Warm air brushes across my knees and threatens to lift my skirt, so I hold it tightly in a fist and ground myself to the earth. It’s humid underground, and strands of my hair are sticking to my cheeks in a desperate clutch against the hot wind.
My train is 30 minutes away according to the LED sign to the right.
I still have to wait a bit, but the homeless man busking with his classical guitar in the corner will keep me company.
I lean against the column at my back, line the toes of my Vans up with the yellow line that’s supposed to keep people from leaping onto the tracks
, and turn my head towards the music. I count the holes where his teeth used to be. His fedora is on the cement floor, upside-down, with my special two dollar bill lying in the bottom, nestled in the moth-eaten fabric.
It’s busy down here, in the middle of the day, and no one wearing those designer clothes can spare a coin.
The people stream past me to try and catch their trains in patterns so swift, so unrelenting, that I’m a piece of driftwood stuck in a sandbank, attempting to hold tight while the water threatens to steal me away. It’s a blur of color before my eyes, and the guitar strums at my ears, making me want to detach from the sand and follow the strings of music. Join them all before it’s too late.
I should be a part of that vagueness but I’m not. I’m only me.
My train is 20 minutes away according to the LED sign to the right.
A boy with a shock of white-blond hair steps on my foot as his family brushes past in a wave of words from a foreign European language, and I wonder if he knows the English words “I’m sorry,” but either he’s not bilingual or he doesn’t care because I’m left leaning against that column, staring at the bright red color of his polo shirt as it disappears into the blur.
At the end of the tunnel, the arrival of a train is heralded by a horn blast and two yellow lights blinking in the darkness like all-seeing eyes. It’s not my train, so I only watch others follow others into the doors as if they’re being pulled by a string. Then it leaves and it’s so long that it whips past for what seems like forever, doors and windows blurring, blurring, blurring.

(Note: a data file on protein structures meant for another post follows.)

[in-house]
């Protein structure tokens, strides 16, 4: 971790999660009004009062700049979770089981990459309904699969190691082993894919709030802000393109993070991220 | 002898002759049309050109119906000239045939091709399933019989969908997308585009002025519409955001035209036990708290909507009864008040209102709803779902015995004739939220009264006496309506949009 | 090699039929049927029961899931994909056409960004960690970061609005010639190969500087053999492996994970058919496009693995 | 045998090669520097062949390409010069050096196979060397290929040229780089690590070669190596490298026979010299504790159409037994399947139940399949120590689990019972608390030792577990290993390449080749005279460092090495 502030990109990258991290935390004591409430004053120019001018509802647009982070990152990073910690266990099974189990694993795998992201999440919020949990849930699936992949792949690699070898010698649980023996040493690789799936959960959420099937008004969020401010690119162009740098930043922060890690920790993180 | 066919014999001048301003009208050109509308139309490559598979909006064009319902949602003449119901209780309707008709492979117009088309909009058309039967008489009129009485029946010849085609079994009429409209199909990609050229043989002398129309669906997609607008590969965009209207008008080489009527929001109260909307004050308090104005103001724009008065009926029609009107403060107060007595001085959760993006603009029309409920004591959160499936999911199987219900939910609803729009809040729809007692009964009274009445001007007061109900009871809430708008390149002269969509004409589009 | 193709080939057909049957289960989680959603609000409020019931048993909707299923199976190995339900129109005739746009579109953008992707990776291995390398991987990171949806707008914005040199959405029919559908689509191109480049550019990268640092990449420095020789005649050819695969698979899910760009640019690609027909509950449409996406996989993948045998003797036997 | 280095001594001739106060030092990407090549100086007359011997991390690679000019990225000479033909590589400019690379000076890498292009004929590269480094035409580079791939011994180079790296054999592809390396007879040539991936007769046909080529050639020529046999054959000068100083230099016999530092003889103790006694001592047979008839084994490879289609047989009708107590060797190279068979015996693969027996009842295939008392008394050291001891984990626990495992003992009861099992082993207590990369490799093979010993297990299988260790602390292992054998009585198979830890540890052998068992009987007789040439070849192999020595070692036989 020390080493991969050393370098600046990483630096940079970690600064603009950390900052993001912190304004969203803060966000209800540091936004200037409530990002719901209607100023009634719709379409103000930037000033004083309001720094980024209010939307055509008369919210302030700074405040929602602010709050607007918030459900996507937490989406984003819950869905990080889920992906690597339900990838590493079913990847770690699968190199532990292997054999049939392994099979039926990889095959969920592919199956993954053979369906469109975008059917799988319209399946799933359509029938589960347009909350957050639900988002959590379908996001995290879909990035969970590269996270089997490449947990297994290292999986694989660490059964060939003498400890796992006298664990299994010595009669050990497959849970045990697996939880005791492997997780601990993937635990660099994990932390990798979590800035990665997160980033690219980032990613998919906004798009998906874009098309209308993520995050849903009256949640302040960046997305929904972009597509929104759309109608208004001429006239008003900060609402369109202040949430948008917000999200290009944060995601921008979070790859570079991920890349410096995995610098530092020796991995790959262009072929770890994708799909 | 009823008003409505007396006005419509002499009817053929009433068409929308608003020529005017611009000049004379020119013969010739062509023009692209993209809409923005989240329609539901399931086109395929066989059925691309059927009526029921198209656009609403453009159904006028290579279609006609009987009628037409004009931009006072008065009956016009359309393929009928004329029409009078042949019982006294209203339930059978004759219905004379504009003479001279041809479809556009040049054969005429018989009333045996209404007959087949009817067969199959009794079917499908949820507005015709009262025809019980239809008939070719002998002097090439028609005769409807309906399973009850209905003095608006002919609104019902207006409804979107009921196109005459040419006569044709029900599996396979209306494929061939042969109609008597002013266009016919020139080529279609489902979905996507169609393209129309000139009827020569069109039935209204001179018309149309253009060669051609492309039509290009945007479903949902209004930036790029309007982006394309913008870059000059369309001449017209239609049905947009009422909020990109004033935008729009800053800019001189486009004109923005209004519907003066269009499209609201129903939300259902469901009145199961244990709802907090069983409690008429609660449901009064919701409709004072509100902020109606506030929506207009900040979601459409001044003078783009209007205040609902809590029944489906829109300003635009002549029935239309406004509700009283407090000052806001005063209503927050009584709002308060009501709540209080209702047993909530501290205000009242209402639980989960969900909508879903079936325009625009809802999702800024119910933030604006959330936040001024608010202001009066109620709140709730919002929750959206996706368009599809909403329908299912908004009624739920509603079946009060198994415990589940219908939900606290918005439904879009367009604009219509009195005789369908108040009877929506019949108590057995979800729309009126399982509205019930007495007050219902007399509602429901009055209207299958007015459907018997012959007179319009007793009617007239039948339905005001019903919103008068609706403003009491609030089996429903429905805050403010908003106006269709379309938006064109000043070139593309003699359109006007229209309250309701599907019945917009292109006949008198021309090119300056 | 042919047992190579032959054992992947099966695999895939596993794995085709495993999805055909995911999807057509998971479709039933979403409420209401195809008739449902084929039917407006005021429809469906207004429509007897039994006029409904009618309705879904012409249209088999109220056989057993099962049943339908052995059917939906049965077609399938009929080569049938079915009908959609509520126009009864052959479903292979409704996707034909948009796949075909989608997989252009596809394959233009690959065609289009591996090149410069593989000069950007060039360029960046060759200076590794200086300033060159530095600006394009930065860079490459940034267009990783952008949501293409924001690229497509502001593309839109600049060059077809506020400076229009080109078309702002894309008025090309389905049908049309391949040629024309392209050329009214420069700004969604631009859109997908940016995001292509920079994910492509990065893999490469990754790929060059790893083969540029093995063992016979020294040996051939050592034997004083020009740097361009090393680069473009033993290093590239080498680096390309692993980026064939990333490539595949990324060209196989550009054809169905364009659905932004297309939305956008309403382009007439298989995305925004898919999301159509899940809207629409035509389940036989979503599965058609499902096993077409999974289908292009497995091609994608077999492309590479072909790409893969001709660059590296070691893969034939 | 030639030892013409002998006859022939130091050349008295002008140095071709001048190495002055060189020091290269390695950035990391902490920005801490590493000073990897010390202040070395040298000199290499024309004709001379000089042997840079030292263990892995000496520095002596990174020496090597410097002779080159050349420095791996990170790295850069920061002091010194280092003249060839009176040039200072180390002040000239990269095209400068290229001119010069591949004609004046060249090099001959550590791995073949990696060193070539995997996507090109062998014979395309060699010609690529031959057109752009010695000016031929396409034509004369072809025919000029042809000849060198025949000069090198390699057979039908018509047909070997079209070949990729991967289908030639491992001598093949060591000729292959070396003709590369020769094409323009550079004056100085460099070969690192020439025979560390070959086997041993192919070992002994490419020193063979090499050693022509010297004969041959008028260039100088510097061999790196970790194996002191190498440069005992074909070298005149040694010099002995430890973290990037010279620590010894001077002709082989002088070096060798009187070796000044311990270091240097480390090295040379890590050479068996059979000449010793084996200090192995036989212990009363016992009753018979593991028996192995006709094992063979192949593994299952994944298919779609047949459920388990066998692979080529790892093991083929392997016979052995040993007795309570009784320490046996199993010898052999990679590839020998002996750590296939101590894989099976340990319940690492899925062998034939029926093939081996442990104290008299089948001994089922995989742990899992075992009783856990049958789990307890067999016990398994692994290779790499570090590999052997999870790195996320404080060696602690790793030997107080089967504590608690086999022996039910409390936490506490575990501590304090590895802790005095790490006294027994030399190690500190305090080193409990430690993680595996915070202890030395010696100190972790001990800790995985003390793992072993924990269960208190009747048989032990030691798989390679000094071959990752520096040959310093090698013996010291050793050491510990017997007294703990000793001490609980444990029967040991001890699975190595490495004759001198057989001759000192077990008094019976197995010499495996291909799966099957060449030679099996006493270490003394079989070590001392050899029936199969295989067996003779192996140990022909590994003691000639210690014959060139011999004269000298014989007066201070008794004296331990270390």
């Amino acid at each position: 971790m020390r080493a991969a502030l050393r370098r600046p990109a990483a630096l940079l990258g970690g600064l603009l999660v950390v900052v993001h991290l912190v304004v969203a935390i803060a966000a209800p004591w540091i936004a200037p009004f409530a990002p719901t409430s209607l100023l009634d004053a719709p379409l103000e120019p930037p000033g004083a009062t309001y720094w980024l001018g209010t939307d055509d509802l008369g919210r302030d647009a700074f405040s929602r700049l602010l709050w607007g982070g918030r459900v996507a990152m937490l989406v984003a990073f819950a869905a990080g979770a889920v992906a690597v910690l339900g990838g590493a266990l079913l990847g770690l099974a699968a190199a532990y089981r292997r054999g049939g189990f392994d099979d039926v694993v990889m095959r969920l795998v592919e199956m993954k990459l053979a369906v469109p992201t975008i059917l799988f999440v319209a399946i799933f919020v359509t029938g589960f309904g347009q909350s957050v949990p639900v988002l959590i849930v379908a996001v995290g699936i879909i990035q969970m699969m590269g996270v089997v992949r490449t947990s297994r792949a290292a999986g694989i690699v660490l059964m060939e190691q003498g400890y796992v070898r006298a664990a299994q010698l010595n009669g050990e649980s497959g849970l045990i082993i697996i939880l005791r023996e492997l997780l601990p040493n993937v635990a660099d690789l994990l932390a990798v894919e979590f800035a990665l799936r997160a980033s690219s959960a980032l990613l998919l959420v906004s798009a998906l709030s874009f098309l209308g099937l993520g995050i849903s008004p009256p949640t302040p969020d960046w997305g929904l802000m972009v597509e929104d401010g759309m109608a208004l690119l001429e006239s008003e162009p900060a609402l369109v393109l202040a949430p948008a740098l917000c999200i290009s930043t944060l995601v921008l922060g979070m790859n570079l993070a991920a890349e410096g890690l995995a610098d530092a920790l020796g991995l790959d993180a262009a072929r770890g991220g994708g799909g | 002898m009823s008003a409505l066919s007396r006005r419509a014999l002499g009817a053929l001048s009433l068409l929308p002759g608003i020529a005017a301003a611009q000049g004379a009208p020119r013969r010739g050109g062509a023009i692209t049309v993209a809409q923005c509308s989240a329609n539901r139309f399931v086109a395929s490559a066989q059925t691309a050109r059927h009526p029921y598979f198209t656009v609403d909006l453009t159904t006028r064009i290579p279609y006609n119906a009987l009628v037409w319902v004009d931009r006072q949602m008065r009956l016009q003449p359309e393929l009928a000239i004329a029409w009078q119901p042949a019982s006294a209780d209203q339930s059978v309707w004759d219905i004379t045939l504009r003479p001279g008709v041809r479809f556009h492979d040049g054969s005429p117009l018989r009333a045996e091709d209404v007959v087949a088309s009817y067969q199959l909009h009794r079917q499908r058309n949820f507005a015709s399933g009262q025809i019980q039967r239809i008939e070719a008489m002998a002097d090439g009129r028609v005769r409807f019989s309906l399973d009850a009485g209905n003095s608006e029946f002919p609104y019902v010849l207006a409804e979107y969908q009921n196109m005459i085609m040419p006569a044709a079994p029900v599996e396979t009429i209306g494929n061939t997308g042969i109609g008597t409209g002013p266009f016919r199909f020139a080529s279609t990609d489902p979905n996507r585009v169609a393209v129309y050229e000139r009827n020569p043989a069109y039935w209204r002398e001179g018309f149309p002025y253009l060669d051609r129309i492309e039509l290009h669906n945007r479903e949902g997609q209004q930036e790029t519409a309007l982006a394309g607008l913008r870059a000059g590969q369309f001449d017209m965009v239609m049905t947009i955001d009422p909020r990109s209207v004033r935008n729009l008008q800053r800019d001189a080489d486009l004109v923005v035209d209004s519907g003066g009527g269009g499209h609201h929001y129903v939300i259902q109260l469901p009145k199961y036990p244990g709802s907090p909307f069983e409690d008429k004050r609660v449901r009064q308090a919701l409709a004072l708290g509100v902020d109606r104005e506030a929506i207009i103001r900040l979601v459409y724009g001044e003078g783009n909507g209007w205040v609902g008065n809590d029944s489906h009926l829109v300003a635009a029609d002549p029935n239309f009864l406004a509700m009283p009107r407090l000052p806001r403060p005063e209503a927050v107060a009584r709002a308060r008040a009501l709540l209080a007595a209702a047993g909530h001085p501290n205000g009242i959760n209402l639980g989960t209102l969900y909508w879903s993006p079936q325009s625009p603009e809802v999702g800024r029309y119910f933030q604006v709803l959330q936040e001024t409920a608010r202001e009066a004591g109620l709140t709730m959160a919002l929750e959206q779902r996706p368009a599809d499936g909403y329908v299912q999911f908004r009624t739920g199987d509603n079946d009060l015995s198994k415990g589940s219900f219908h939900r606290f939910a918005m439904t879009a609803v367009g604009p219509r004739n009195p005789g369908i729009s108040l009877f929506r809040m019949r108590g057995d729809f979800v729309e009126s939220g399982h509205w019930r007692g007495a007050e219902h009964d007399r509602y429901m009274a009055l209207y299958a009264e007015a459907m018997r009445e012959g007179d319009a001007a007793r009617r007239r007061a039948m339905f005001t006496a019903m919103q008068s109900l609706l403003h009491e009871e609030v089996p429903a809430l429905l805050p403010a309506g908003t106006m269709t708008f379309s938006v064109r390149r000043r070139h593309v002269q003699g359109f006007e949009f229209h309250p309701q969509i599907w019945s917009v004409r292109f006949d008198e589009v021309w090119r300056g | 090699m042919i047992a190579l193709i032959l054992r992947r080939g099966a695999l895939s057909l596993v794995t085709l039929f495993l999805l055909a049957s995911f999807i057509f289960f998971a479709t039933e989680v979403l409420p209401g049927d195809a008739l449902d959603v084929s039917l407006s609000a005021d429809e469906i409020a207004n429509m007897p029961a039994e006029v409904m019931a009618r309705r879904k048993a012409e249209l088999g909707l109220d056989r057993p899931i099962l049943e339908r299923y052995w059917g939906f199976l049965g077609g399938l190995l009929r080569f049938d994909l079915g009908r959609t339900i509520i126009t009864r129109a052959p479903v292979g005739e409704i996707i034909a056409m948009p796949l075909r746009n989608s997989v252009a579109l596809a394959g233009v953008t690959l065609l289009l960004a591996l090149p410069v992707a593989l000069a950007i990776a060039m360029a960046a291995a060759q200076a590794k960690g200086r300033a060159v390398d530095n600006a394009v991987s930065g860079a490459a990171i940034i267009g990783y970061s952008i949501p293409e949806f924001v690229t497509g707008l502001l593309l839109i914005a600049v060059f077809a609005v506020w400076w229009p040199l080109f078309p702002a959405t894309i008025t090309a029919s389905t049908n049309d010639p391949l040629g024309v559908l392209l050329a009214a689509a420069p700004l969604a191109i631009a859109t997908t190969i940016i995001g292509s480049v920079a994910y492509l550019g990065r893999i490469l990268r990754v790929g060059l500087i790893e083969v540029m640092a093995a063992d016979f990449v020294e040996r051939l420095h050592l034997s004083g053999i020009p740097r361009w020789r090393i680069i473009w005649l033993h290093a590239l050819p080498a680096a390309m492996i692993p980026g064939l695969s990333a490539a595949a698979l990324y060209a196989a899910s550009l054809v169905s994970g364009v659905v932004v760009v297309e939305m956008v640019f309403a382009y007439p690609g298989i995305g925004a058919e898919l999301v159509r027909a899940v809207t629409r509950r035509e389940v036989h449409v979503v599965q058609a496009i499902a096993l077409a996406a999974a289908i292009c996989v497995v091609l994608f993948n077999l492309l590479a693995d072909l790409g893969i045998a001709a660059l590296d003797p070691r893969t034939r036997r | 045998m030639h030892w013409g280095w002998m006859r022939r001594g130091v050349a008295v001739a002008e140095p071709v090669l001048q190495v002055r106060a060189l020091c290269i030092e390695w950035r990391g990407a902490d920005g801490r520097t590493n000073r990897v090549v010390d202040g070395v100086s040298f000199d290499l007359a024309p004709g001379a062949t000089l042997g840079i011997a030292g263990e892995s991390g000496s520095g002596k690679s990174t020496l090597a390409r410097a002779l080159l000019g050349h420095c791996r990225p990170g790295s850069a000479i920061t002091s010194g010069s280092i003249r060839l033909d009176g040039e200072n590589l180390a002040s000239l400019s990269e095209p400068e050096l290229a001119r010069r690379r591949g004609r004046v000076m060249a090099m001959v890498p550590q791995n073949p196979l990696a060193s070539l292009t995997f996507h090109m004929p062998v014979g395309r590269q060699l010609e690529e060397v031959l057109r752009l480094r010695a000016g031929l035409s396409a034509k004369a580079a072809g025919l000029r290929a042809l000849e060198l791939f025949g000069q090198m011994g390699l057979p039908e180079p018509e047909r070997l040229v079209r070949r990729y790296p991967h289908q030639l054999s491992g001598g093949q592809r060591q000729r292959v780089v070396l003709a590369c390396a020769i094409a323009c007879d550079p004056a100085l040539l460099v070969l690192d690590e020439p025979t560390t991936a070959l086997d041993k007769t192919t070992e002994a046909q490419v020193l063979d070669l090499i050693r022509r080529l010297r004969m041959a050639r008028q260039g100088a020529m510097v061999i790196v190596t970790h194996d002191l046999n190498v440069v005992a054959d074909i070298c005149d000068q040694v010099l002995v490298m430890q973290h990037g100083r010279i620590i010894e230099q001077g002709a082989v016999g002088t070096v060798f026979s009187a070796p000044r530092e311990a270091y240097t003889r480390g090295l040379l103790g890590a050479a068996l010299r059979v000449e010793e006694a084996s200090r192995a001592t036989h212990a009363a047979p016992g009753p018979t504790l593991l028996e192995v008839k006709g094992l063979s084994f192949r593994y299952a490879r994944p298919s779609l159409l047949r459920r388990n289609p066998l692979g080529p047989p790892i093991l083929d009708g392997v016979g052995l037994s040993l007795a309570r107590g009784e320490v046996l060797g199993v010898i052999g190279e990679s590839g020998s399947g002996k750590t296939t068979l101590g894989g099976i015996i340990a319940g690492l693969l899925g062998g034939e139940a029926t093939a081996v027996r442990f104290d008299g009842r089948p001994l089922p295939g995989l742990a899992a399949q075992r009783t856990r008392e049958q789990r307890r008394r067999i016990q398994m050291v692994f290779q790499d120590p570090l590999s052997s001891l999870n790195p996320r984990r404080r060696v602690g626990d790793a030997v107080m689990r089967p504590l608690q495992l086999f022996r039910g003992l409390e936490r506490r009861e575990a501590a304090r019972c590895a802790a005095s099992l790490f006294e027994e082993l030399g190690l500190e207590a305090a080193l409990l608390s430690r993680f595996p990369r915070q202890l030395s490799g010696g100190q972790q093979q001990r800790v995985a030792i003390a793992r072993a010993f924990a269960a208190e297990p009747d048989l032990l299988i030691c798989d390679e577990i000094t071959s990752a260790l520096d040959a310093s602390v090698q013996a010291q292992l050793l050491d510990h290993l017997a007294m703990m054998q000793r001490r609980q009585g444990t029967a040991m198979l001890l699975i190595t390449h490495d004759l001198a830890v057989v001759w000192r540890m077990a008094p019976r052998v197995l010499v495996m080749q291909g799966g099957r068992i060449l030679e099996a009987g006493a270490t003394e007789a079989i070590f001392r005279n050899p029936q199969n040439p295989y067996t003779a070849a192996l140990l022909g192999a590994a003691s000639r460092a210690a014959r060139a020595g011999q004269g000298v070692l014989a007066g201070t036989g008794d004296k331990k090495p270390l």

My train is 10 minutes away according to the LED sign to the right.
It’s quiet in the aftermath of the train. Most of the people are gone now or scattered to the sides of the wall. Waiting for their trains. Even the homeless man is taking a rest, placing his fedora back on his white-haired skull after pocketing the few dollars that he gleaned.
It’s silent and peaceful, the air heavy and smelling like the city.
Then I’m not in the subway station anymore.
The smell of wet wheatgrass and light rain drift to my face, and I’m breathing it all in. I’m standing on top of an abandoned row of train tracks behind my friend’s house, balancing on the rusty metal with my arms spread wide. I lean down in a squat on the tracks to watch a thread of ants following each other across the pebbles and into the long grass on either side of me, going on and on and on and on. I wonder if they ever stop.
The wind waves through the trees bending their branches towards me until they brush against my shirt, snagging the fabric in strong fingers and threatening holes. But I don’t care, because my eyes have caught the horizon, the setting sun, the line of tracks that go on and on and on and on. I wonder if they ever stop.
The train stops.
I blink, disoriented and back in the underground.
Then I’m pushed into the train by people behind me and I’m just a part of the crowd. The blur of color. Or am I?
I am me, clutching the subway pole and watching the people around me, staring at the never-ending eyes all around, looking at maps, at phones, at each other, at space, at sleep. I am me, and they are them.
And I can’t help but want to shake them awake, because while we all have eternity placed in our hearts, I think I’m the only one who realizes it.